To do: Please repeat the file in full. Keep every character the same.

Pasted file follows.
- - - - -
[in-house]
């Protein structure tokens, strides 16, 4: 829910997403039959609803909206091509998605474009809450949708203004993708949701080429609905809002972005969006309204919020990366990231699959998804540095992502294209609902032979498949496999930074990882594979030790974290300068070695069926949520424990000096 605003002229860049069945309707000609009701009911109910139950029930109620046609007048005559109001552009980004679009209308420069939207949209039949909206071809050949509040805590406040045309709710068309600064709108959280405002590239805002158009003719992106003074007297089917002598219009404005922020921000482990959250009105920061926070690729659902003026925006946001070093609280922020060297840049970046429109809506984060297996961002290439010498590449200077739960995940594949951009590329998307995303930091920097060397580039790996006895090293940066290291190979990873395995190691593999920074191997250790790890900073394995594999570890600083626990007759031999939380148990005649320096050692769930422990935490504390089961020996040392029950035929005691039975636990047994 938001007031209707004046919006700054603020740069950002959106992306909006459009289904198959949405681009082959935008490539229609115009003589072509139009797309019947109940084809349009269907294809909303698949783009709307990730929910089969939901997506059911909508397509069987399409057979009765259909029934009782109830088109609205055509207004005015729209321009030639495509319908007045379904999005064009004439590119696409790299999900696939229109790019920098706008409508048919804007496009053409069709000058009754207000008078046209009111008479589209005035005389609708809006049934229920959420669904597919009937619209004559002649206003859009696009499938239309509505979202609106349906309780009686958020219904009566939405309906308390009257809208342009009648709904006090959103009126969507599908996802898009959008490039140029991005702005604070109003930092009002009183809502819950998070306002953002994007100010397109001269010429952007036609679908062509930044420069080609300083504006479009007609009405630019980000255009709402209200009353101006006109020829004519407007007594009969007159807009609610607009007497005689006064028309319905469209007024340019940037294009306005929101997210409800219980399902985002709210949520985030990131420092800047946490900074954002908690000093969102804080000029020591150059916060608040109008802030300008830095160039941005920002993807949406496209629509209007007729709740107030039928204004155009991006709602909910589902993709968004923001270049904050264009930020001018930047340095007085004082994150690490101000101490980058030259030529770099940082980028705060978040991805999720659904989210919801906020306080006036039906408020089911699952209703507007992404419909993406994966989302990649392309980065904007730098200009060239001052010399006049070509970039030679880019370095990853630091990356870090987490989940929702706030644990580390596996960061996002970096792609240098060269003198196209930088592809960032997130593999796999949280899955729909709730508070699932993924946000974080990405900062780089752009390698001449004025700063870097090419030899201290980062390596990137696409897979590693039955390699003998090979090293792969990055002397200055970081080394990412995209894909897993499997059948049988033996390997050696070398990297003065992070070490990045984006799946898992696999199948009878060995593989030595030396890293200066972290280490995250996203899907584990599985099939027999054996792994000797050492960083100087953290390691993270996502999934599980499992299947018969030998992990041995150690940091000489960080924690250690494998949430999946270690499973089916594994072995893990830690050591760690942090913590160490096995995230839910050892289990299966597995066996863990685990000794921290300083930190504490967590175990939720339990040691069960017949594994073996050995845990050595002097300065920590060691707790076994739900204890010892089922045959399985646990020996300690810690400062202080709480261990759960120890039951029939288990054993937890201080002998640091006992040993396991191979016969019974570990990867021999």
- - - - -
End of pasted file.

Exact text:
[in-house]
């Protein structure tokens, strides 16, 4: 829910997403039959609803909206091509998605474009809450949708203004993708949701080429609905809002972005969006309204919020990366990231699959998804540095992502294209609902032979498949496999930074990882594979030790974290300068070695069926949520424990000096 605003002229860049069945309707000609009701009911109910139950029930109620046609007048005559109001552009980004679009209308420069939207949209039949909206071809050949509040805590406040045309709710068309600064709108959280405002590239805002158009003719992106003074007297089917002598219009404005922020921000482990959250009105920061926070690729659902003026925006946001070093609280922020060297840049970046429109809506984060297996961002290439010498590449200077739960995940594949951009590329998307995303930091920097060397580039790996006895090293940066290291190979990873395995190691593999920074191997250790790890900073394995594999570890600083626990007759031999939380148990005649320096050692769930422990935490504390089961020996040392029950035929005691039975636990047994 938001007031209707004046919006700054603020740069950002959106992306909006459009289904198959949405681009082959935008490539229609115009003589072509139009797309019947109940084809349009269907294809909303698949783009709307990730929910089969939901997506059911909508397509069987399409057979009765259909029934009782109830088109609205055509207004005015729209321009030639495509319908007045379904999005064009004439590119696409790299999900696939229109790019920098706008409508048919804007496009053409069709000058009754207000008078046209009111008479589209005035005389609708809006049934229920959420669904597919009937619209004559002649206003859009696009499938239309509505979202609106349906309780009686958020219904009566939405309906308390009257809208342009009648709904006090959103009126969507599908996802898009959008490039140029991005702005604070109003930092009002009183809502819950998070306002953002994007100010397109001269010429952007036609679908062509930044420069080609300083504006479009007609009405630019980000255009709402209200009353101006006109020829004519407007007594009969007159807009609610607009007497005689006064028309319905469209007024340019940037294009306005929101997210409800219980399902985002709210949520985030990131420092800047946490900074954002908690000093969102804080000029020591150059916060608040109008802030300008830095160039941005920002993807949406496209629509209007007729709740107030039928204004155009991006709602909910589902993709968004923001270049904050264009930020001018930047340095007085004082994150690490101000101490980058030259030529770099940082980028705060978040991805999720659904989210919801906020306080006036039906408020089911699952209703507007992404419909993406994966989302990649392309980065904007730098200009060239001052010399006049070509970039030679880019370095990853630091990356870090987490989940929702706030644990580390596996960061996002970096792609240098060269003198196209930088592809960032997130593999796999949280899955729909709730508070699932993924946000974080990405900062780089752009390698001449004025700063870097090419030899201290980062390596990137696409897979590693039955390699003998090979090293792969990055002397200055970081080394990412995209894909897993499997059948049988033996390997050696070398990297003065992070070490990045984006799946898992696999199948009878060995593989030595030396890293200066972290280490995250996203899907584990599985099939027999054996792994000797050492960083100087953290390691993270996502999934599980499992299947018969030998992990041995150690940091000489960080924690250690494998949430999946270690499973089916594994072995893990830690050591760690942090913590160490096995995230839910050892289990299966597995066996863990685990000794921290300083930190504490967590175990939720339990040691069960017949594994073996050995845990050595002097300065920590060691707790076994739900204890010892089922045959399985646990020996300690810690400062202080709480261990759960120890039951029939288990054993937890201080002998640091006992040993396991191979016969019974570990990867021999």